Digital two-way radios are now more accessible than ever due to the introduction of affordable digital two-way radio models into the Australia marketplace, including the Wireless Pacific Go PRO™, Motorola DP3441E Icom IC-F4400DS, Tait TP3350 and Kenwood NX-1300 models, putting all the benefits of digital technology within reach of most businesses, where in the past digital technology was usually only affordable to government agencies. So what are the differences between analogue vs digital two-way radio technology, and what are the main advantages and benefits of making the switch to digital?
Digital two-way radio systems communicate with each other via sending and recieving data. Therefore, a digital two-way radio system offers a whole host of potential options and benefits over an analogue two-way radio system. The key benefits of digital two-way radios are outlined below.
The coverage with digital radios is perceived to be better than analogue radios by approximately 20%. The reasons for this are as an analogue radio signal weakens, the receiver of the analogue broadcast will hear a lot of white noise, "hiss" "crackle" and "pop", until eventually the radio signal drops out of range completely. However, before the analogue broadcast drops out of range completely, the last 20% of the range is very hard to understand what the radio user was saying due to the level of white noise accompanying the analogue conversation. With digital, you do not experience such a perceptible shift in the audio quality, and no noise is interlaced with the conversation as the radio signal weakens, therefore, you get a useable 20% of extra perceptible coverage. This concept is explained in the graph below:
Digital Radios Offer Optional Encrypted Communication:
Unlike analogue radios, digital radios communicate via exchanging data with each other. This data can be optionally encrypted via a 40-bit or 256-bit AES encryption key module, that can be installed in the radio.
In order for a 3rd party to listen to a digital radio broadcast that was encrypted, they would have to be able to record and crack the encryption of the data sent between the radios. To crack this encryption, this could only be achieved by a law enforcement authority with the technological means to do so, and could not be achieved in real-time. By installing an encryption key / module on your digital radio system, your communication cannot be listened to, nor interfered with, by 3rd parties.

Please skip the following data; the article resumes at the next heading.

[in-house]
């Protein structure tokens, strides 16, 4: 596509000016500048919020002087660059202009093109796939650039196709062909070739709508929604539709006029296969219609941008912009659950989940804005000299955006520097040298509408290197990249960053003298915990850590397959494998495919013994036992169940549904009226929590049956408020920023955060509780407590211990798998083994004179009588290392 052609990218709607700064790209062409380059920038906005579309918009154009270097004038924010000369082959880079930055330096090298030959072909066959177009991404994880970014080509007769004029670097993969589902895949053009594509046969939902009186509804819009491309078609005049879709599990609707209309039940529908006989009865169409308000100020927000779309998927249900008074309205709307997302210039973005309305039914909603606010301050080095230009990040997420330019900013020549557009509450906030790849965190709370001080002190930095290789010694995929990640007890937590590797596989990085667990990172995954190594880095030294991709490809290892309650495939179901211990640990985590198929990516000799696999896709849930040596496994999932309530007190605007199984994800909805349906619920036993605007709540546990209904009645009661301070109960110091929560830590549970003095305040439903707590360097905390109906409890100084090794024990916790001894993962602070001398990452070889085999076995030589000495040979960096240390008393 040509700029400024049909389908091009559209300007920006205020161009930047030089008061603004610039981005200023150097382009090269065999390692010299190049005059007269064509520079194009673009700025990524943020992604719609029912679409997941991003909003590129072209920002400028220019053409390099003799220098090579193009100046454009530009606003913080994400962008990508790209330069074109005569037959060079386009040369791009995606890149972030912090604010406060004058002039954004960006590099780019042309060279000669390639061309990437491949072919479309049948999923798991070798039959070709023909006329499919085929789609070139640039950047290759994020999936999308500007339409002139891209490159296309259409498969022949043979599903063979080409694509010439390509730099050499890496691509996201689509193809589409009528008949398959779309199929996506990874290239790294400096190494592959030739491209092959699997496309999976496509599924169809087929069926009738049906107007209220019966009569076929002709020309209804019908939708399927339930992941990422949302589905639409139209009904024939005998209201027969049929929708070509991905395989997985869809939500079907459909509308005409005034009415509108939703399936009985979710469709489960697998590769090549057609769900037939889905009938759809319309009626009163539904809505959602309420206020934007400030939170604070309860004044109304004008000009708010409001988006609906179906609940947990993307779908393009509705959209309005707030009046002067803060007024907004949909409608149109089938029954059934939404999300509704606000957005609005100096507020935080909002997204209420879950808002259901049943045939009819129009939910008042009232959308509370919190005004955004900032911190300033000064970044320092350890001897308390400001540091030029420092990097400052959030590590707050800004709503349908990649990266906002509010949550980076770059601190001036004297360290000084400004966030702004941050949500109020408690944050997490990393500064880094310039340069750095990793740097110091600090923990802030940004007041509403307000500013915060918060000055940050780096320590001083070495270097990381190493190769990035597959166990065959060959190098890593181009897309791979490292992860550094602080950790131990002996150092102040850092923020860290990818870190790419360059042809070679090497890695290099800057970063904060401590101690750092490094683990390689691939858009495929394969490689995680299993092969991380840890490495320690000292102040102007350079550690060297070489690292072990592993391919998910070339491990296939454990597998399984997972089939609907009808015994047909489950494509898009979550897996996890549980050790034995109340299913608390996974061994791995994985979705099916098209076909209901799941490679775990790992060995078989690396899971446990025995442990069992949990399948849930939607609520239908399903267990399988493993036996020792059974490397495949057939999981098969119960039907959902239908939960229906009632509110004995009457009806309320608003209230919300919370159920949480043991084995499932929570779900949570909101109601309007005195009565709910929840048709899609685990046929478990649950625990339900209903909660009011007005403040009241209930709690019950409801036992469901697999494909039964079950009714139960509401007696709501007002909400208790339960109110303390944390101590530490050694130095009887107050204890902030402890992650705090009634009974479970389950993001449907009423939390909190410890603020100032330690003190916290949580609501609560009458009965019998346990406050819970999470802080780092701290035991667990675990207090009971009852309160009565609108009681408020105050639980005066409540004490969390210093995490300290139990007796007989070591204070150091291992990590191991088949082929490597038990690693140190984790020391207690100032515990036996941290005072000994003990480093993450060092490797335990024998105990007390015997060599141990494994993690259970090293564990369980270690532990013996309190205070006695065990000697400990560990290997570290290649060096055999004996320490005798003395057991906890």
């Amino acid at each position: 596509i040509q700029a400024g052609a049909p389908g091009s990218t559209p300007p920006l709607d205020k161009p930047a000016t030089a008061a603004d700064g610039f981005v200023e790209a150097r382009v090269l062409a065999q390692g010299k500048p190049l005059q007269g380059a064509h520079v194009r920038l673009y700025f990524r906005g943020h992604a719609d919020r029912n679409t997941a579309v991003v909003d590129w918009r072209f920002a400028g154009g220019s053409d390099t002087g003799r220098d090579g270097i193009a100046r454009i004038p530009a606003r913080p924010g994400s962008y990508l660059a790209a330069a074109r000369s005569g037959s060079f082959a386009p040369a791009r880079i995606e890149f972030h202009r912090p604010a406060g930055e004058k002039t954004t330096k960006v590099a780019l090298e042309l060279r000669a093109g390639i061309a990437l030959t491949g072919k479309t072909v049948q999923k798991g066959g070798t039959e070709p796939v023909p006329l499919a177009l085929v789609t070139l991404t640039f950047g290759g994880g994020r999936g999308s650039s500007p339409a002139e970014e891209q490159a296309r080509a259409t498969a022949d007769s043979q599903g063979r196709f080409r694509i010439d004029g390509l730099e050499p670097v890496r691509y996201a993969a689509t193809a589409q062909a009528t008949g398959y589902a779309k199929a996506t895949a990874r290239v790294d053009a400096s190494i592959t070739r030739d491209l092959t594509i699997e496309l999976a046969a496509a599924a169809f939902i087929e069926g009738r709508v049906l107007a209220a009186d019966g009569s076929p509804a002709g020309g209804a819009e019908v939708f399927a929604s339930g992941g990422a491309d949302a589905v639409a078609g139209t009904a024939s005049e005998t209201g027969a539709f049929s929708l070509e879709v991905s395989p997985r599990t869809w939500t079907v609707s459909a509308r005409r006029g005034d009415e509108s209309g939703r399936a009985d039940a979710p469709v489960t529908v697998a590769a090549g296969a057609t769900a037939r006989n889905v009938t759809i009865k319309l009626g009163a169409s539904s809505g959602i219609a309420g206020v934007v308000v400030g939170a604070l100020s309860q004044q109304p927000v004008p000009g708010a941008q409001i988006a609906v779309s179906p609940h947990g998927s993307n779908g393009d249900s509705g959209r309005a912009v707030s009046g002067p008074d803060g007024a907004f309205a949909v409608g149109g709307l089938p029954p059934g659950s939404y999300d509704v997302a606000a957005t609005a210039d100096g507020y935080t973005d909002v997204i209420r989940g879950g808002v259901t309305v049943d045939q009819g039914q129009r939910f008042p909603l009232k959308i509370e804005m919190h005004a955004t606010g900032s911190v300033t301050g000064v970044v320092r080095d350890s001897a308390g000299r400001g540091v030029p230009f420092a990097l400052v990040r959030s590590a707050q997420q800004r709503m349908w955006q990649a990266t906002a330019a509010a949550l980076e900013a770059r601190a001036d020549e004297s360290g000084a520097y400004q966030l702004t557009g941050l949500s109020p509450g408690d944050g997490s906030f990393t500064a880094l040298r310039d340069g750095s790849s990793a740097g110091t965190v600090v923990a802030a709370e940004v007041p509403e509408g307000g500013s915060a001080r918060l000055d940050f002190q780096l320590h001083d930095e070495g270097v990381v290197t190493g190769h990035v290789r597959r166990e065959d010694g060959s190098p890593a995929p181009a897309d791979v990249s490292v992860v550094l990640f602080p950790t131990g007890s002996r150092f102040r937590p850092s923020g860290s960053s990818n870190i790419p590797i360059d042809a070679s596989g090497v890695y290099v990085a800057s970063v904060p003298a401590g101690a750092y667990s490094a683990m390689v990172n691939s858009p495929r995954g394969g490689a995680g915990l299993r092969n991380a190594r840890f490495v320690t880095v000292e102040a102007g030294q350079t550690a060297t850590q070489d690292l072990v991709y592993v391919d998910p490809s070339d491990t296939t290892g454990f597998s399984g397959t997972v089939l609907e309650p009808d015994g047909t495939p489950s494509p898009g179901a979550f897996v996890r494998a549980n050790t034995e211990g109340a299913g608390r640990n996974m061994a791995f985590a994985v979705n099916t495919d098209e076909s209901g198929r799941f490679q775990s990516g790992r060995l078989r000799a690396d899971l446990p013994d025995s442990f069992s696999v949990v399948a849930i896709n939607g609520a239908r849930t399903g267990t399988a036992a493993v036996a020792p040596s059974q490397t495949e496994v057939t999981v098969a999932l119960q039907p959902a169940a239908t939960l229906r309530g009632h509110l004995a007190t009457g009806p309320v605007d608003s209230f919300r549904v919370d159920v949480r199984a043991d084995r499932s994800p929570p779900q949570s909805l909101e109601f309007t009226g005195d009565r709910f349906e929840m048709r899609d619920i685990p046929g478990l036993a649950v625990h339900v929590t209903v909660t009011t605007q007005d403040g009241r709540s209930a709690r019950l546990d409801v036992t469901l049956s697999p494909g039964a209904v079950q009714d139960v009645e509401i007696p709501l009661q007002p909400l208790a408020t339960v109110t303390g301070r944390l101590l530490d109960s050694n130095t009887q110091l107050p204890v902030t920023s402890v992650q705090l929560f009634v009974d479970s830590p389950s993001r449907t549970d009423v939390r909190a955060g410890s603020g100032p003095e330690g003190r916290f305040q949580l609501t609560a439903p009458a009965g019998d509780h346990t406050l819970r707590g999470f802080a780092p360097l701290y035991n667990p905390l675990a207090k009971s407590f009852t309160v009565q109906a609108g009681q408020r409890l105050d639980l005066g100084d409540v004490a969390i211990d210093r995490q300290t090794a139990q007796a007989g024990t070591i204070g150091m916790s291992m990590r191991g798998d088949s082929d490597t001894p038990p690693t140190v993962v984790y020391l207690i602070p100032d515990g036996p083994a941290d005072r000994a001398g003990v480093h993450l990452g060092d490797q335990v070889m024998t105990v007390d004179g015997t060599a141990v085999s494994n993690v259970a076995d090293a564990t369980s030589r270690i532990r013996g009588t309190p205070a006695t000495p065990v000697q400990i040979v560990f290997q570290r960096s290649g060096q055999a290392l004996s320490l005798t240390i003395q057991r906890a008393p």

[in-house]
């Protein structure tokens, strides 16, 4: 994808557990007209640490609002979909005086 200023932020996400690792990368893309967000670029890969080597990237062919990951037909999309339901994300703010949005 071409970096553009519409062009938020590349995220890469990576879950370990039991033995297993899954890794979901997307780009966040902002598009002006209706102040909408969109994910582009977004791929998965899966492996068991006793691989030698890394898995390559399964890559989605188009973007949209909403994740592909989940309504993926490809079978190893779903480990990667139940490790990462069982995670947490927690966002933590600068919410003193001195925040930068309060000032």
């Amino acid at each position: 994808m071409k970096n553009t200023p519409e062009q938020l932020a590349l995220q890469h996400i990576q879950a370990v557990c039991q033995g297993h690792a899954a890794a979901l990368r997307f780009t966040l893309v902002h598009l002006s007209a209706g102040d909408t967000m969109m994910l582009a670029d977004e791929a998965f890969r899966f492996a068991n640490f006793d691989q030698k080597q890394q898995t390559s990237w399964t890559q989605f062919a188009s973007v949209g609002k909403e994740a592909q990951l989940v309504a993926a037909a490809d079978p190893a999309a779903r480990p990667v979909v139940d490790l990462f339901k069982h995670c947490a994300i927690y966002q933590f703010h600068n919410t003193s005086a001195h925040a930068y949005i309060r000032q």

Analogue radio transmissions can be easily tuned into and listened to with an inexpensive radio scanner. Therefore, some analogue radio manufacturers offer a "voice inversion scrambler" function to "scramble" the analogue voice communication. However, do not be misled by the term "scrambled", these voice inversion scramblers are easily interpreted as they merely make the voice sound muffled, similar to someone covering their mouth with their hand whilst talking, which can be easily understood. In summary: Analogue radio voice inversion scramblers do not offer the user privacy and are, if anything, simply a marketing gimmick. Therefore, if you require genuine privacy for your communication, you must use a digital system with an encryption key / module installed.
For users requiring commercial-grade 40-bit digital encryption, consider the Wireless Pacific GTD or Kenwood NX-340 radio system. For users requiring government-grade 256-bit AES digitally encryption, choose the Motorola DP3441.
GPS & User ID Information:
Do you need your GPS coordinates broadcasted whilst you communicate with your radio system? Perhaps you operate over a large mining project or department of defence exercise? With digital two-way radios with this feature built in, now you can broadcast your GPS coordinates when you talk. Better yet, the receiver can see on the radio's LCD screen who has made the broadcast. So if someone calls for "help" on the radio, you can know exactly who it is, and where they are located. See the Icom IC-F4263D for further details of such a feature.
"Disadvantages" of digital two-way radios:
Digital two-way radio systems send data and the digital protocol in which it does so, is not universal between the various digital two-way radio manufacturers out there. Therefore, once you invest into a particular manufacturer's brand of digital radio system, it's difficult to add radios to the system in the future, that are not produced by the same manufacturer. However a number of manufacturers make radios compliant to the DMR Digital Standard which allow you to source from different manufactures in most cases. However, each protocol has its added technological advantage, and therefore if the correct purchase decision is made from the start, then this is not a huge drawcard for most businesses, unless there is a specific need for 3rd parties to get connected to the organisation's digital radio system in the future.
The second potential "disadvantage" of digital two-way radio, is you are required by law to use your own licenced channel. You cannot use a digital radio on a public CB channel. Given that one of the key benefits of digital two-way radio is that you avoid experiencing interference, this legal requirement could be interpreted as an advantage, rather than a disadvantage, despite the additional small cost outlay to obtain a licenced channel.
In summary, digital two-way radio is the future of radio technology and on balance, we highly recommend using a digital two-way radio system, over an analogue radio system, for business communication purposes.